This land and the stories of those whose ancestors had lived here long before White Europeans arrived and were killed by violence and disease.
This land and the systems that are in our very soil from years of free labor extracted from black bodies, brutally beaten and oppressed to create wealth for the white plantation owners and white communities in the south and the north.
This land and the policies that created access to quality housing and education, but only for white residents.
This land and the structures that have embedded implicit bias inside of all of us. Are we willing to be honest about the stereotypes and bias we hold in ourselves? What is it that allows trained officers over and over to say that the presence of a black body made them feel threatened? What is it in myself that makes me scared to ask these questions?
How is our faith calling us to listen, to get in the boat, to examine ourselves and our systems? How can we trust that though the storms and discomfort may come, that Jesus will be present with us in the important work of truly caring for our neighbor? How can we strive for wellness for ALL of God’s children?
Oct. 16, 2019
- Archives of Devotional Writings from our Pastoral Staff
- “Some Lent!”
- (Your vocation here) of people
- A Point of Privilege
- A season of anticipation
- Advent = Hope
- All will be well
- Are we willing to cross the road for one another?
- Better Together
- Can we learn to be happy?
- Carrying the COVID Cross
- Come and See
- Did Jesus really suffer?
- Doing without in a life of plenty
- Don’t miss this moment
- Exiles with Vision
- Fear not!
- Feeling at Home
- Finding Purpose in the Journey
- Finding Words for Times Like These
- Forgiving others – and ourselves
- Getting ahead with Jesus
- Getting down on Jesus’ level
- Have yourself a merry little Christmas — somehow
- Holy Week and Taking Out the Trash
- Holy Week: The aid station late in the semester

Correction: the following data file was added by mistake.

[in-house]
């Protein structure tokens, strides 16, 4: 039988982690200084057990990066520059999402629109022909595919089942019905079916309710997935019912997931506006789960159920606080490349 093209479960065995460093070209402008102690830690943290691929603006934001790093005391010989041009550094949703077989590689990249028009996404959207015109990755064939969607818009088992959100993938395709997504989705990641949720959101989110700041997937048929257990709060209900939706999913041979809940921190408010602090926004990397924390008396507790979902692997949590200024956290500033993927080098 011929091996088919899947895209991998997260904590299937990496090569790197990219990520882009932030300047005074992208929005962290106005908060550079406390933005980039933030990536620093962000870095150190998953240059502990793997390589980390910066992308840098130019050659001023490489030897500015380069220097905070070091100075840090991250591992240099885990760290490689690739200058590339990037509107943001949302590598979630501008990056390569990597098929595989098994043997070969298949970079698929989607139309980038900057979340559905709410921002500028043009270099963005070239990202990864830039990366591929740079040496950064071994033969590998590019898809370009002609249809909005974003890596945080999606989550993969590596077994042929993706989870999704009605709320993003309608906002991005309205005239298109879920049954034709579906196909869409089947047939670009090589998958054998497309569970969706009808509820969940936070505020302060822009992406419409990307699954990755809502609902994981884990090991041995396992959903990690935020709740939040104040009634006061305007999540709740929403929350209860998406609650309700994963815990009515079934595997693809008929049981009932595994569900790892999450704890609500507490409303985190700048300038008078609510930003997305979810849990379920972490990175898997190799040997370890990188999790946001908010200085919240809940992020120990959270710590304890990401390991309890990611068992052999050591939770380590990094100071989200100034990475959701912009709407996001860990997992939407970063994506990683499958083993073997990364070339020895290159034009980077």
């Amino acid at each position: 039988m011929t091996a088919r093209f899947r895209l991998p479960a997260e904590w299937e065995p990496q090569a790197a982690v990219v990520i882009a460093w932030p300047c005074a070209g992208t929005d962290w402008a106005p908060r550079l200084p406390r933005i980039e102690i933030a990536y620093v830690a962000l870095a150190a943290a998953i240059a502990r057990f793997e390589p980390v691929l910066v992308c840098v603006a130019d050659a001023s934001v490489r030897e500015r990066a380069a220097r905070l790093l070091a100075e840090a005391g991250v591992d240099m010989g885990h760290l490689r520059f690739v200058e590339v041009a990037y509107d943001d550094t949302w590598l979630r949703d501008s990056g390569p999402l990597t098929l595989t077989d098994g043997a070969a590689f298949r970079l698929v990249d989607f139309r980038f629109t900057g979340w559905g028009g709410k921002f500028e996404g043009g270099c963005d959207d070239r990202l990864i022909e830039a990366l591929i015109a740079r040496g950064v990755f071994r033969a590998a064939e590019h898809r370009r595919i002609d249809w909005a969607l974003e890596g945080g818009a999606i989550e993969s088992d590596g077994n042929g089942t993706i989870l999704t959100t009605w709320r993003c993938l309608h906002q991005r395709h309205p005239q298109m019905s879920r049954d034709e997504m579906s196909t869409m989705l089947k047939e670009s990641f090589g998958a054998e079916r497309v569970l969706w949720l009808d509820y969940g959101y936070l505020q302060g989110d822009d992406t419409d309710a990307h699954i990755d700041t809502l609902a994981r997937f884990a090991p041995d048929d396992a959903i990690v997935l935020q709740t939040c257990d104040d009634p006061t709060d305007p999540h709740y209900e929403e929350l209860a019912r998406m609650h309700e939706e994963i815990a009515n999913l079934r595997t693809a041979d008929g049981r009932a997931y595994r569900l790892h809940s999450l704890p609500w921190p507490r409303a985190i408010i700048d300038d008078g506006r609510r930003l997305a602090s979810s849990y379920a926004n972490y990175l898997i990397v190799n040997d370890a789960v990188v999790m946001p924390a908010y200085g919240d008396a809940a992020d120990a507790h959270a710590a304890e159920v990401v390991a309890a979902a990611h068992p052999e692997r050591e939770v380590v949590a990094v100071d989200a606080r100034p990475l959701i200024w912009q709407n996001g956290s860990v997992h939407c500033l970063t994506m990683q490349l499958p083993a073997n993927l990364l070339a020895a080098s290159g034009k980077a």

- Hopes & Dreams vs Life in the Wilderness
- How glad we’ll be if it’s so
- I almost slipped
- In a time of uncertainty, these things are certain
- In praise of plans B … C … D …
- In Praise of Skeptical Disciples
- In the midst of grief, God will bring life
- Is there such a thing as being too forgiving?
- It’s a Three Day Weekend!
- It’s In the Bag
- It’s What’s Happening
- Killing off our future selves
- Lessons in fire building
- Let us work for real wellness in our communities
- Life Is a Highway
- Lilies and leaves and whatever else is beautiful
- Living in the Present
- O Lord, you know I hate buttermilk
- Of Fear and Failure
- On Christian Unity: When we’re not one big happy church
- On the Bucket List
- Pray and Let God Worry
- Preparing for the world to be turned rightside up
- Recovering from an Epic Fail
- Reformation calls for examination
- Remembering among the forgetful
- Seeing beauty in brokenness
- Signs of Love
- Starting Small
- Still in the storm
- Taking a Break from the Relentless
- Talking ourselves into it
- Thankfulness leads to joyfulness
- The Art of Holy Week
- The Funny Business of Forgiveness
- The Greatest of These is Love
- The Magi: Exemplars of Faith and Learning
- The Power of Small Conversations
- The Power of Taking a Sabbath
- The Spiritual Gift of Hindsight
- This can’t be done alone
- To be known
- You will be in our prayers this summer of 2020
- Ventures of which we cannot see the ending
- We had hoped
- What do you do with your anger?
- What is your base reality?
- What to do after you find your voice
- What to do on the day after
- What we know and what we don’t know
- When bad things happen
- When joy and sadness live together
- When the promise of resurrection is hard to believe
- When you offer up your broken cup
- Where God will be found
- Where is the good shepherd carrying you?
- Wilderness Journeys
- Year-end time management: Keeping the main thing the main thing
- Your Valpo roots will help you grow into your future